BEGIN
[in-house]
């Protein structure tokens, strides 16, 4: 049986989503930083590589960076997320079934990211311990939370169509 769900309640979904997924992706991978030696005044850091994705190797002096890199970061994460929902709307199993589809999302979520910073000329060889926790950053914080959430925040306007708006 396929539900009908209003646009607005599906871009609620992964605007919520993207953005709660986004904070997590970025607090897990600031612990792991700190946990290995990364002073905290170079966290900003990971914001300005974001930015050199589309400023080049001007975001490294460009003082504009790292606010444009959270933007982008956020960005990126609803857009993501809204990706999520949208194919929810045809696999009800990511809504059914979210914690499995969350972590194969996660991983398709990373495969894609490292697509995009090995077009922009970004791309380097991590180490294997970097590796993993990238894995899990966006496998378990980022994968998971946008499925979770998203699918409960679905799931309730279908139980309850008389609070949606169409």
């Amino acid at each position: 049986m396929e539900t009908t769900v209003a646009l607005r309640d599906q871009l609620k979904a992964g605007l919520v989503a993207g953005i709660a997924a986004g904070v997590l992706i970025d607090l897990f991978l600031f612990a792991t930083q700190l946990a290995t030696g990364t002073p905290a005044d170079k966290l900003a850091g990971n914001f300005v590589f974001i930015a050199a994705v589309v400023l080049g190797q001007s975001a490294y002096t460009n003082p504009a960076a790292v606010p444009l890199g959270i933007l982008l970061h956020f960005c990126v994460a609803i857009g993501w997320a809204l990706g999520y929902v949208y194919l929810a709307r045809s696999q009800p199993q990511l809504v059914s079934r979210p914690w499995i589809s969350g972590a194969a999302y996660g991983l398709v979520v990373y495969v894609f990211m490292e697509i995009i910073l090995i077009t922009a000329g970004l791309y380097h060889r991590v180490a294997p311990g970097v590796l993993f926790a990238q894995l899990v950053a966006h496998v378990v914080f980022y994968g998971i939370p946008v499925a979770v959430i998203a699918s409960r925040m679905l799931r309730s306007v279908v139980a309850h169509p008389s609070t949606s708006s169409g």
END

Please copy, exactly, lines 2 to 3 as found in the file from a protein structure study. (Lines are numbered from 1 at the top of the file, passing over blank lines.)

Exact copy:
């Protein structure tokens, strides 16, 4: 049986989503930083590589960076997320079934990211311990939370169509 769900309640979904997924992706991978030696005044850091994705190797002096890199970061994460929902709307199993589809999302979520910073000329060889926790950053914080959430925040306007708006 396929539900009908209003646009607005599906871009609620992964605007919520993207953005709660986004904070997590970025607090897990600031612990792991700190946990290995990364002073905290170079966290900003990971914001300005974001930015050199589309400023080049001007975001490294460009003082504009790292606010444009959270933007982008956020960005990126609803857009993501809204990706999520949208194919929810045809696999009800990511809504059914979210914690499995969350972590194969996660991983398709990373495969894609490292697509995009090995077009922009970004791309380097991590180490294997970097590796993993990238894995899990966006496998378990980022994968998971946008499925979770998203699918409960679905799931309730279908139980309850008389609070949606169409």
């Amino acid at each position: 049986m396929e539900t009908t769900v209003a646009l607005r309640d599906q871009l609620k979904a992964g605007l919520v989503a993207g953005i709660a997924a986004g904070v997590l992706i970025d607090l897990f991978l600031f612990a792991t930083q700190l946990a290995t030696g990364t002073p905290a005044d170079k966290l900003a850091g990971n914001f300005v590589f974001i930015a050199a994705v589309v400023l080049g190797q001007s975001a490294y002096t460009n003082p504009a960076a790292v606010p444009l890199g959270i933007l982008l970061h956020f960005c990126v994460a609803i857009g993501w997320a809204l990706g999520y929902v949208y194919l929810a709307r045809s696999q009800p199993q990511l809504v059914s079934r979210p914690w499995i589809s969350g972590a194969a999302y996660g991983l398709v979520v990373y495969v894609f990211m490292e697509i995009i910073l090995i077009t922009a000329g970004l791309y380097h060889r991590v180490a294997p311990g970097v590796l993993f926790a990238q894995l899990v950053a966006h496998v378990v914080f980022y994968g998971i939370p946008v499925a979770v959430i998203a699918s409960r925040m679905l799931r309730s306007v279908v139980a309850h169509p008389s609070t949606s708006s169409g």